There is also the issue of user ratings and boards being exploited to make a film seem as if it was more warmly received than it might have been, via ratings from false accounts. Dan uses the 2016 film Beta Test as an example of a fraudulently rated film in which half of the film’s apparent viewers have rated it a 9 or a 10, though the “top voters” (those with accounted for and regularly active accounts) have only rated it an average of 4.6.

 

“The message boards have become a liability in terms of their credibility, and this might lead to less companies wanting to advertise with them.”

 

One of the more disappointing aspects of the boards’ closure, he believes, is the lack of consultation of IMDb’s users, especially as the website relies so heavily on them providing the trivia and information.

 

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https://www.theguardian.com/film/2017/feb/17/why-imdb-should-rethink-the-decision-to-close-its-message-boards

 

Emma Thorpe is a social media administrator who regularly checks in with the boards for a particular film after viewing it. Once the boards have been disbanded, Thorpe wonders whether she’ll have a reason to use the site at all; citing IMDb’s insistence that conversations will, and already have, migrated to social media as disingenuous. “It won’t work. Comments will get lost in the noise.” Echoing others, Thorpe added: “There is a definite sense of community on the boards. You won’t be able to use the site in the same way.”

 

===

 

Dan L began an online petition to save the boards, currently at just under 10,000 signatures. He suspects the invocation of trolls is little more than a smokescreen. He believes the real reason is a combination of much lower user numbers than IMDb is publicising, and the way in which the boards and ratings are being exploited.

 

“They make bold claims such as 250 million monthly users worldwide. If IMDb really had 250 million users how come the movie with the most ratings, Shawshank Redemption, only has 1.7m votes? I don’t see how they can have 3.3% of the world’s population regularly using the site.”

 

There is also the issue of user ratings and boards being exploited to make a film seem as if it was more warmly received than it might have been, via ratings from false accounts. Dan uses the 2016 film Beta Test as an example of a fraudulently rated film in which half of the film’s apparent viewers have rated it a 9 or a 10, though the “top voters” (those with accounted for and regularly active accounts) have only rated it an average of 4.6.

 

“The message boards have become a liability in terms of their credibility, and this might lead to less companies wanting to advertise with them.”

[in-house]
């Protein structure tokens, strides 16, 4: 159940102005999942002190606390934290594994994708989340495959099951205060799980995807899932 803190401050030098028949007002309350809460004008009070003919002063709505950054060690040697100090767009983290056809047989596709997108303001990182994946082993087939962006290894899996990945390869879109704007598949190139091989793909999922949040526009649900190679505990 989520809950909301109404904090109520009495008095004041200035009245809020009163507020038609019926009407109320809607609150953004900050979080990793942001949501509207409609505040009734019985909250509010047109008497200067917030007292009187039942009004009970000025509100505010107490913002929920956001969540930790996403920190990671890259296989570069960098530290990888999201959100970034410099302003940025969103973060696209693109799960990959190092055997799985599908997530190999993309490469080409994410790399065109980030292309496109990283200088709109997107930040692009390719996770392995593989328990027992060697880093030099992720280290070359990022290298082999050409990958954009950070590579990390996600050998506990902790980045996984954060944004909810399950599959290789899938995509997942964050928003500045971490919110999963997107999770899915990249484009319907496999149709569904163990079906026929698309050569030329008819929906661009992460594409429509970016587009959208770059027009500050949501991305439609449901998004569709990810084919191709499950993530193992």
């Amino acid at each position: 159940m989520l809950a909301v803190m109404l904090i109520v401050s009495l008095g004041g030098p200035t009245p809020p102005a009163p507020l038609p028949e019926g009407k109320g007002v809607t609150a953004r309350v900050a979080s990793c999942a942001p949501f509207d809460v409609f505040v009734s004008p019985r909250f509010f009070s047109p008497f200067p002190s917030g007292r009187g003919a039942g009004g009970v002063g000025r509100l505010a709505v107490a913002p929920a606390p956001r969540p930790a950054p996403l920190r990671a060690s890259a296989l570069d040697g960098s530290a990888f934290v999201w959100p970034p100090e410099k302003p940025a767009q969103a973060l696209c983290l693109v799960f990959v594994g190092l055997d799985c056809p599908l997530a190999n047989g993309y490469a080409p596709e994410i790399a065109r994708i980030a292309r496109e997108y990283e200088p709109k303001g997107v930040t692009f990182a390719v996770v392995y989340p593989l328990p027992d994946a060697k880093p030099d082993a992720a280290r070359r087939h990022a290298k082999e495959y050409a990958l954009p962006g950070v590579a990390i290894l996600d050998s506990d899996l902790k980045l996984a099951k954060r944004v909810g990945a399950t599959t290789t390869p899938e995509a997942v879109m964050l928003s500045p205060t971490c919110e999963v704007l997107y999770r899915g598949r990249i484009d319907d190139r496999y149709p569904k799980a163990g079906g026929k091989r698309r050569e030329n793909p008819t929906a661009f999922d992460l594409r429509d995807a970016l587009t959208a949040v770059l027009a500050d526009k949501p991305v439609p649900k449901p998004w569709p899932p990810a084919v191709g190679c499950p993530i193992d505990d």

One of the more disappointing aspects of the boards’ closure, he believes, is the lack of consultation of IMDb’s users, especially as the website relies so heavily on them providing the trivia and information.

 

Huh? The IMDb messages boards had nothing to do with film reviews, ratings, cast credits or anything like that. They were for messages among users. While there were some interesting things on them, there was also a lot of abuse, stupid comments, sex and politics, and people selling bootleg videos. All gone.

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Huh? The IMDb messages boards had nothing to do with film reviews, ratings, cast credits or anything like that. They were for messages among users. While there were some interesting things on them, there was also a lot of abuse, stupid comments, sex and politics, and people selling bootleg videos. All gone.

 

It's evidently more about "what it could have been", or "what it used to be".  Not "what it was"..  As I posted elsewhere, I was kind of expecting something like this to happen ten years ago or more.  Maybe not the whole thing all at once, but that is their decision.  I could just feel myself getting dumbed down as I perused through those threads.  It wasn't a one-time thing.

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So the IMDb Message Boards are now ♦toast♦, eh?  No big deal.  Only 1 regret of all the things I typed out on the Msg. Boards:  I wrote a thorough description and opinion of what could've happened to the 1978 comedy 'THE CHEAP DETECTIVE' just before it's release.  There was obviously some pre-release cutting done (note the 2 editors credited in the opening and the fact you don't see 'Carole Wells' as 'The Hat Check Girl' + over the closing credits you'll see a number of other actor credits for people who do not appear in the film).  I think 'THE CHEAP DETECTIVE' runs 92 minutes.  Maybe it ran 100m. before those last-minute cuts?  Phil Silvers had 1 line at the end as 'Hoppy'.  I wonder if he originally had a few more lines? 

 

      I hadn't posted regularly on the IMDb Msg. Boards for years, but I did look up what I typed for "The Cheap Detective" last week before it kicked off.